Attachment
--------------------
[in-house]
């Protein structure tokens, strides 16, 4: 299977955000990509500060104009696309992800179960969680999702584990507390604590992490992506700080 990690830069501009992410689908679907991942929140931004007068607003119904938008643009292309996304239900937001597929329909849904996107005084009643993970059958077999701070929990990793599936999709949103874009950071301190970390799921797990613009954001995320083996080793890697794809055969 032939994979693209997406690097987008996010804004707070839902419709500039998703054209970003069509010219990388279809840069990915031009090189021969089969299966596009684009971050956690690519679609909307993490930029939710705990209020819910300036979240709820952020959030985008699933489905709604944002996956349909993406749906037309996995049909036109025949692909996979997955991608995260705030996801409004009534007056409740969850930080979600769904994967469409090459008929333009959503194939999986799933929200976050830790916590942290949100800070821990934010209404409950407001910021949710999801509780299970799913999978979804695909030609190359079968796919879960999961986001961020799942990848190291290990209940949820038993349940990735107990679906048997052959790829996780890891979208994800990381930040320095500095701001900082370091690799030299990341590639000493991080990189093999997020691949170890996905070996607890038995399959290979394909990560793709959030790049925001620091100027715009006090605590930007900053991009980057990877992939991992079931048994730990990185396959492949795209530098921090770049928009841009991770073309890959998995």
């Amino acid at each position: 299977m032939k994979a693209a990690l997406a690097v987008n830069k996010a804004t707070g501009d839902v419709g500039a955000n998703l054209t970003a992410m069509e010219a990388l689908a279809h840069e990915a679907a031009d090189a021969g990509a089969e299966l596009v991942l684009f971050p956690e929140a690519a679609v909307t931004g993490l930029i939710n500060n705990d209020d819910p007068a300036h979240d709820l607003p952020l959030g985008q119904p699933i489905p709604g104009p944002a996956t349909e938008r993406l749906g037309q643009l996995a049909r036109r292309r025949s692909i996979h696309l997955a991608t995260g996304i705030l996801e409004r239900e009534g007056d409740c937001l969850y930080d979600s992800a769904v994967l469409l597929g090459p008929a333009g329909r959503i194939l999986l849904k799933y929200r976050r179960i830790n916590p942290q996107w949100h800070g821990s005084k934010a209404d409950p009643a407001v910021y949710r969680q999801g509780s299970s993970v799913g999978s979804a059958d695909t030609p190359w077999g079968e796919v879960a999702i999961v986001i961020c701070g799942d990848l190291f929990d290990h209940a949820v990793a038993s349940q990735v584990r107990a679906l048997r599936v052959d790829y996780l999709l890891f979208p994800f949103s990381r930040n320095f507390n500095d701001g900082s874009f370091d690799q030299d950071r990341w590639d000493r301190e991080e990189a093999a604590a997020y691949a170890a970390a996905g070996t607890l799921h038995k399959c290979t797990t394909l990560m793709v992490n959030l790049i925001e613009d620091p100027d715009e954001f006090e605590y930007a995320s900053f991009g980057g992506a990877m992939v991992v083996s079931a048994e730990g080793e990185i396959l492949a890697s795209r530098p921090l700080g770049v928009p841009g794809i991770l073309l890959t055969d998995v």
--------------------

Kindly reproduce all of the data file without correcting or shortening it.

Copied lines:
[in-house]
């Protein structure tokens, strides 16, 4: 299977955000990509500060104009696309992800179960969680999702584990507390604590992490992506700080 990690830069501009992410689908679907991942929140931004007068607003119904938008643009292309996304239900937001597929329909849904996107005084009643993970059958077999701070929990990793599936999709949103874009950071301190970390799921797990613009954001995320083996080793890697794809055969 032939994979693209997406690097987008996010804004707070839902419709500039998703054209970003069509010219990388279809840069990915031009090189021969089969299966596009684009971050956690690519679609909307993490930029939710705990209020819910300036979240709820952020959030985008699933489905709604944002996956349909993406749906037309996995049909036109025949692909996979997955991608995260705030996801409004009534007056409740969850930080979600769904994967469409090459008929333009959503194939999986799933929200976050830790916590942290949100800070821990934010209404409950407001910021949710999801509780299970799913999978979804695909030609190359079968796919879960999961986001961020799942990848190291290990209940949820038993349940990735107990679906048997052959790829996780890891979208994800990381930040320095500095701001900082370091690799030299990341590639000493991080990189093999997020691949170890996905070996607890038995399959290979394909990560793709959030790049925001620091100027715009006090605590930007900053991009980057990877992939991992079931048994730990990185396959492949795209530098921090770049928009841009991770073309890959998995």
């Amino acid at each position: 299977m032939k994979a693209a990690l997406a690097v987008n830069k996010a804004t707070g501009d839902v419709g500039a955000n998703l054209t970003a992410m069509e010219a990388l689908a279809h840069e990915a679907a031009d090189a021969g990509a089969e299966l596009v991942l684009f971050p956690e929140a690519a679609v909307t931004g993490l930029i939710n500060n705990d209020d819910p007068a300036h979240d709820l607003p952020l959030g985008q119904p699933i489905p709604g104009p944002a996956t349909e938008r993406l749906g037309q643009l996995a049909r036109r292309r025949s692909i996979h696309l997955a991608t995260g996304i705030l996801e409004r239900e009534g007056d409740c937001l969850y930080d979600s992800a769904v994967l469409l597929g090459p008929a333009g329909r959503i194939l999986l849904k799933y929200r976050r179960i830790n916590p942290q996107w949100h800070g821990s005084k934010a209404d409950p009643a407001v910021y949710r969680q999801g509780s299970s993970v799913g999978s979804a059958d695909t030609p190359w077999g079968e796919v879960a999702i999961v986001i961020c701070g799942d990848l190291f929990d290990h209940a949820v990793a038993s349940q990735v584990r107990a679906l048997r599936v052959d790829y996780l999709l890891f979208p994800f949103s990381r930040n320095f507390n500095d701001g900082s874009f370091d690799q030299d950071r990341w590639d000493r301190e991080e990189a093999a604590a997020y691949a170890a970390a996905g070996t607890l799921h038995k399959c290979t797990t394909l990560m793709v992490n959030l790049i925001e613009d620091p100027d715009e954001f006090e605590y930007a995320s900053f991009g980057g992506a990877m992939v991992v083996s079931a048994e730990g080793e990185i396959l492949a890697s795209r530098p921090l700080g770049v928009p841009g794809i991770l073309l890959t055969d998995v």